Common Causes of Construction Related Deaths

According to the United States Department of Labor, of all worker deaths in private industries, one in five of these deaths are in construction. Of those construction deaths, over 55 percent of them are a result of falling, being struck by an object, electrocution, and getting caught in or in-between objects or equipment.

Falls account for over 35 percent of all construction related deaths. In fact, they are so common that many states, such as New York City, have specific laws regarding construction related falls. According the website of Hach Rose LLP, a New York firm specializing in personal injury, New York has a strict liability statute applying to gravity-related injuries such as a worker falling from a height or an object falling and striking a worker, the second most common cause of death at 10 percent.

The third most common cause of construction death is electrocution. These are often caused by faulty wiring, overhead and underground power line safety problems, or electrical hazards with standing pools of water. Safety violations related to electrical equipment are so common that they are ranked twice on OSHA’s top 10 most frequently cited violations.

Another common, high ranking violation for OSHA is machinery and machine guarding requirements. These violations often result in about 3 percent of workers getting caught in or in-between construction objects or equipment.

Simply being aware of the dangers associated with unsafe construction sites is not enough. Even when construction workers are safe, deaths may be caused by negligence on behalf of the contractor or property manager. The website of the LaMarca Law Group, P.C. states that although the laws and regulations pertaining to construction in the U.S. are quite strict, there are a number of professionals who are willing to gamble with safety regulations in order to save on time, labor costs, or expenses for materials. By doing so, they endanger the lives of workers and future occupants.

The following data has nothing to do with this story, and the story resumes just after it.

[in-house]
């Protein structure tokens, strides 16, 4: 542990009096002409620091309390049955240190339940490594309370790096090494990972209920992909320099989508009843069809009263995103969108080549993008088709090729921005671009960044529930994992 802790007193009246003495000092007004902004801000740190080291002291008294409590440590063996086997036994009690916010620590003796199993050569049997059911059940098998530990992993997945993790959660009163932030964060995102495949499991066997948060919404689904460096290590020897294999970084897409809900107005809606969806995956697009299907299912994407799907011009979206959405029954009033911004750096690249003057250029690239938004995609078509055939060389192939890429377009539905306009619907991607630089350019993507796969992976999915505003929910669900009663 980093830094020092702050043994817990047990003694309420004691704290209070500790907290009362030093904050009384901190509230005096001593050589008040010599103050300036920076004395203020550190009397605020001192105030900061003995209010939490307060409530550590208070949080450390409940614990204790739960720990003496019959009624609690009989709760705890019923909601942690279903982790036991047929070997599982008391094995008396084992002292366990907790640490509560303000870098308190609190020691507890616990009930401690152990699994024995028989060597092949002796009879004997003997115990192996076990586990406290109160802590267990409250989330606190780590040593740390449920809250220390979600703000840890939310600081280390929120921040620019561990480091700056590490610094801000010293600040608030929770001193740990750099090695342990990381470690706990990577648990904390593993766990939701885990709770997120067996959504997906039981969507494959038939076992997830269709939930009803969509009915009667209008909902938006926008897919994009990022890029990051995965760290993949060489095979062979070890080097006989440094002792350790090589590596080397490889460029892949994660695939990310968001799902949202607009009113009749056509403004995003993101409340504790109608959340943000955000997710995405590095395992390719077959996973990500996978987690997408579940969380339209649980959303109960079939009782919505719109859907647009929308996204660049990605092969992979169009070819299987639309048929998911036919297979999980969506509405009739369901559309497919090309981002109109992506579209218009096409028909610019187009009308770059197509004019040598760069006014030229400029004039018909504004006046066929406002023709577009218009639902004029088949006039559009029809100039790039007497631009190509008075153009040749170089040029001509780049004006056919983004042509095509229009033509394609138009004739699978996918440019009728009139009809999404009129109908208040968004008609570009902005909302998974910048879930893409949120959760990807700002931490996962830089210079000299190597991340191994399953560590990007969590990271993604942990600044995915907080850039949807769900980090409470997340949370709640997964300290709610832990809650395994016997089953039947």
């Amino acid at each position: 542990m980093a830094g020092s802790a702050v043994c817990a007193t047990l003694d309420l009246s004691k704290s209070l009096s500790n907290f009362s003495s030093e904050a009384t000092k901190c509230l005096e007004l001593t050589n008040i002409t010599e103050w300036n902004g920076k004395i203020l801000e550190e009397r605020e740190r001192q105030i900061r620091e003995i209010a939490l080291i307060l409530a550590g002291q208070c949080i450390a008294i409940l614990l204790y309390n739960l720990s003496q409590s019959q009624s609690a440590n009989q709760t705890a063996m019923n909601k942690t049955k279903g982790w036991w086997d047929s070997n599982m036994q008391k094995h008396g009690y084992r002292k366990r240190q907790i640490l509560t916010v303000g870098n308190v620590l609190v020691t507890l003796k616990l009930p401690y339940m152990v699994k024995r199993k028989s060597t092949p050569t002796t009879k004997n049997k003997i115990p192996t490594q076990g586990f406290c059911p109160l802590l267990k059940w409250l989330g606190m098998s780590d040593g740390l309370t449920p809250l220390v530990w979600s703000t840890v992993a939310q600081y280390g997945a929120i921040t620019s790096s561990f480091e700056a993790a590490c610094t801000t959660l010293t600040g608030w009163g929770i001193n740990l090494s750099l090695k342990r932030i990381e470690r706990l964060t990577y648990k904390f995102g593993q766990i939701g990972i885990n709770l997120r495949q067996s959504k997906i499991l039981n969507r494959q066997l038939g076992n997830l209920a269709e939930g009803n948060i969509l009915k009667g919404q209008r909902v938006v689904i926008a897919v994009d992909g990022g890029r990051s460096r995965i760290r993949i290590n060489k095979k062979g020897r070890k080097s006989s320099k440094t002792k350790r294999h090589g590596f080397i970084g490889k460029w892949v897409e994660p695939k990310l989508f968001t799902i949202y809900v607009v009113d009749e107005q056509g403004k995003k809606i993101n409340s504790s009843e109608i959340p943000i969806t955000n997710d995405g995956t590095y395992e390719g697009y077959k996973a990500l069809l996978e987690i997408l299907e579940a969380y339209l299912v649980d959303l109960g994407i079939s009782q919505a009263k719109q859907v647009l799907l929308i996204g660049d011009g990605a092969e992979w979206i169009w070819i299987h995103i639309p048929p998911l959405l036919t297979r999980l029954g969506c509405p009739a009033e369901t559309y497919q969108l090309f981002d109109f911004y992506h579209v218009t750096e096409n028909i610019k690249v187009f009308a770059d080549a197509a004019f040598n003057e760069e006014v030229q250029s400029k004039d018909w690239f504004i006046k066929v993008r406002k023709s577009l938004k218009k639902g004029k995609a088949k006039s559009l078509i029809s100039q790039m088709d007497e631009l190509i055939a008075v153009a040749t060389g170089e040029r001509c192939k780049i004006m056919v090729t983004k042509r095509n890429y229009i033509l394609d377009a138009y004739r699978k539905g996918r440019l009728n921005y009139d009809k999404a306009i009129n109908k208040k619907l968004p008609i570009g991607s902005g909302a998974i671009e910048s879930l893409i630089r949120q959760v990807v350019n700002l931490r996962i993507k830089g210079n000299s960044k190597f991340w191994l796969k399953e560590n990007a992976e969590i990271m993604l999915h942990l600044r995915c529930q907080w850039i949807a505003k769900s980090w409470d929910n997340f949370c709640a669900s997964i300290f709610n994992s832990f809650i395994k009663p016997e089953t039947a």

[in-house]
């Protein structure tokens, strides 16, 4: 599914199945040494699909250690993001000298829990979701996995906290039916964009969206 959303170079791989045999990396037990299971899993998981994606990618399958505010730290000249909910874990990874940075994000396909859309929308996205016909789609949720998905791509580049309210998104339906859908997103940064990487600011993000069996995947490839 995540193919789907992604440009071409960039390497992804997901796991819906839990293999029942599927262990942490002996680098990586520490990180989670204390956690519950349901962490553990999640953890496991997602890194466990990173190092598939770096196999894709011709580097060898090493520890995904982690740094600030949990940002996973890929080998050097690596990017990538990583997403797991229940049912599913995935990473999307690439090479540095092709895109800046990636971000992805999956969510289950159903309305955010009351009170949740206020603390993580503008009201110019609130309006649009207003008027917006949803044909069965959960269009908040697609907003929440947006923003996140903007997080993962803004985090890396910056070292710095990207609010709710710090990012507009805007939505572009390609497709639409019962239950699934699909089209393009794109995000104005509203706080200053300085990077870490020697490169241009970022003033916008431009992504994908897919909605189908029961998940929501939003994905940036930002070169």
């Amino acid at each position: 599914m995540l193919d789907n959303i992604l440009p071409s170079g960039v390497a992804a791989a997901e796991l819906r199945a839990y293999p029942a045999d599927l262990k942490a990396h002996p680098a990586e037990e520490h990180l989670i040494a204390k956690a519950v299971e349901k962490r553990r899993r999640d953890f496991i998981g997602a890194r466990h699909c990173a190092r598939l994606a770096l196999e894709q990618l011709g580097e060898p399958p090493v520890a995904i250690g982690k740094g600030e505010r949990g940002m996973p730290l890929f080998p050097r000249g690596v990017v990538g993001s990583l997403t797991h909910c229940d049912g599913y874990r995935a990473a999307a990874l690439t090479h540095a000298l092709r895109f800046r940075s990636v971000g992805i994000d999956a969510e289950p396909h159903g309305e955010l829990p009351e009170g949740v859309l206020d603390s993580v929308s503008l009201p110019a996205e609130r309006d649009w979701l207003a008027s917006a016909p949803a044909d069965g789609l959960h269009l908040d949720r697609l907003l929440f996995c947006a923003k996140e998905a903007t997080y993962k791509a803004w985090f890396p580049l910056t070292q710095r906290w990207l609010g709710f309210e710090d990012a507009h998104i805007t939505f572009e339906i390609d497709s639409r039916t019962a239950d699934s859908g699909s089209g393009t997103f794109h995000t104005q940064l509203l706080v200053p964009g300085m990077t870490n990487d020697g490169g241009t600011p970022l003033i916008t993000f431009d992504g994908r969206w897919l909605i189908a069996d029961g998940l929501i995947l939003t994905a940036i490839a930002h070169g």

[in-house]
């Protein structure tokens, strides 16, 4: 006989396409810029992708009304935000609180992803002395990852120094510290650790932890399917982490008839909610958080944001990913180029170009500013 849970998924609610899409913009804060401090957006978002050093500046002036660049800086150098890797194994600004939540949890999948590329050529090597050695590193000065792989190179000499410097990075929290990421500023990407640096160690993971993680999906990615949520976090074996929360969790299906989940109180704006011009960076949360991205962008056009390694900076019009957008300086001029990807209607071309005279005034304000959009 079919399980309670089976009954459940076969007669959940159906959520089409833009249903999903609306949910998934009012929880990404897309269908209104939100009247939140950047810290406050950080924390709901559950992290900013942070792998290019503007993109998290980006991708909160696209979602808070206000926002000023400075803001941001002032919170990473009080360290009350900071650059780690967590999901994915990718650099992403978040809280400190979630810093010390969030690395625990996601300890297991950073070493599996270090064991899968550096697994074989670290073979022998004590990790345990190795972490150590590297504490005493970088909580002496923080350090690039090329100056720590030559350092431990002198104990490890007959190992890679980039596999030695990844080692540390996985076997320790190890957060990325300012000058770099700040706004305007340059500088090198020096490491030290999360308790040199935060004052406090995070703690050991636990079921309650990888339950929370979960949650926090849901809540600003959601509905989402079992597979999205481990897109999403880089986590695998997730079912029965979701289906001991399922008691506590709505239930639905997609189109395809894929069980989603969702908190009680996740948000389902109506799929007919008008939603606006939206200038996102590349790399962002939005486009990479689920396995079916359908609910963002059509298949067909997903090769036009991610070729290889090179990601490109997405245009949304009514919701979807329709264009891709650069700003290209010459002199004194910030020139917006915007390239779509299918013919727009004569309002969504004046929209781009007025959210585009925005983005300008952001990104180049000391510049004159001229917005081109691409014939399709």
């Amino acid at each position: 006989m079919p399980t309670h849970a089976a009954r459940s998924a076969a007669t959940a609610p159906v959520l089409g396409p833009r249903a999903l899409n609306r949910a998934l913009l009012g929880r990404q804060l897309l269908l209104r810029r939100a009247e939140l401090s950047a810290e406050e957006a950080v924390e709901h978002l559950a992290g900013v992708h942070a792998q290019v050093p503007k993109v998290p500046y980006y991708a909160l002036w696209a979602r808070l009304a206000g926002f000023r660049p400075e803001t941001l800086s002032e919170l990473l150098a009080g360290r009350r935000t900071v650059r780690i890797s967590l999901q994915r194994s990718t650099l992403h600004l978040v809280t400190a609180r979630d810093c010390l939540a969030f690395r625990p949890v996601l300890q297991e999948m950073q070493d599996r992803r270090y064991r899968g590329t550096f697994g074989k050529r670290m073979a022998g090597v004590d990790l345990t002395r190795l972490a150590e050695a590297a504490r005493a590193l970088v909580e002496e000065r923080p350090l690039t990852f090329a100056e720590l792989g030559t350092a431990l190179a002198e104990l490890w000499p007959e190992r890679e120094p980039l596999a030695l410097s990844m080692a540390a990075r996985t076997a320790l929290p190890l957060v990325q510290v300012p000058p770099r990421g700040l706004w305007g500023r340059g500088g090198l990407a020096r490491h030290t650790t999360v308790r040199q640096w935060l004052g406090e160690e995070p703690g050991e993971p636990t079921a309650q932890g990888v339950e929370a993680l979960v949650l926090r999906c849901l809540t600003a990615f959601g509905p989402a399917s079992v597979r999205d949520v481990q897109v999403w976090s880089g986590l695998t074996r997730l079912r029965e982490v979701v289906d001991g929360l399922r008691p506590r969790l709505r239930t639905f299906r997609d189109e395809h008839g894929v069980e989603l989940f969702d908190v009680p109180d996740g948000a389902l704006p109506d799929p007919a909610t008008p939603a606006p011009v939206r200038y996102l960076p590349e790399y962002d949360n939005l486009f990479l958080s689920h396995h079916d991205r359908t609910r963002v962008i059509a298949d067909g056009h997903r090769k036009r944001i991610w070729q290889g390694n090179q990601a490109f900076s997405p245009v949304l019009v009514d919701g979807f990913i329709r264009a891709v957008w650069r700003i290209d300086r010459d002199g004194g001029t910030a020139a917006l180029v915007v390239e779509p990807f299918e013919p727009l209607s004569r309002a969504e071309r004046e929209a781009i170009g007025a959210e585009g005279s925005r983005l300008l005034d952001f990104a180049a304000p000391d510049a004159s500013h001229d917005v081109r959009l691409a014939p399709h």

Differences Between Contested and Uncontested Divorce

Deciding to get a divorce can often be stressful for both partners. Considering the fact that issues regarding division of property, debt, child custody, child support, and spousal support are a large part of every divorce, the act of separating from your partner can be a long and difficult process. Therefore, it is important to weigh out your options when determining how to best go about the process of getting a divorce.

Divorce is often handled in one of two ways. Either the couple is able to agree on several terms out of court, or they ask the court to decide for them. This is essentially the difference between contested and uncontested divorce.

According to the website of Marshall & Taylor, PLLC, nearly 90 percent of all divorces in the United States end in uncontested divorce. A common misconception is that the majority of divorces result in heated legal battles between spouses. However, many couples either still feel a strong connection to their partners or simply want to get the process over with as soon and as easily as possible in order to move on with their lives. An uncontested divorce should always be your first option. Setting mutual terms outside of court always couple to bypass lengthy and costly legal proceedings.

Unfortunately, agreement on all matters cannot always be settled outside of court. In this case, the help of the court is often necessary. While much less common, only about 1 percent of divorces are contested, this type of divorce is much more expensive due to its complexity and necessity of an attorney. In addition, contested divorces often result in animosity between the two partners.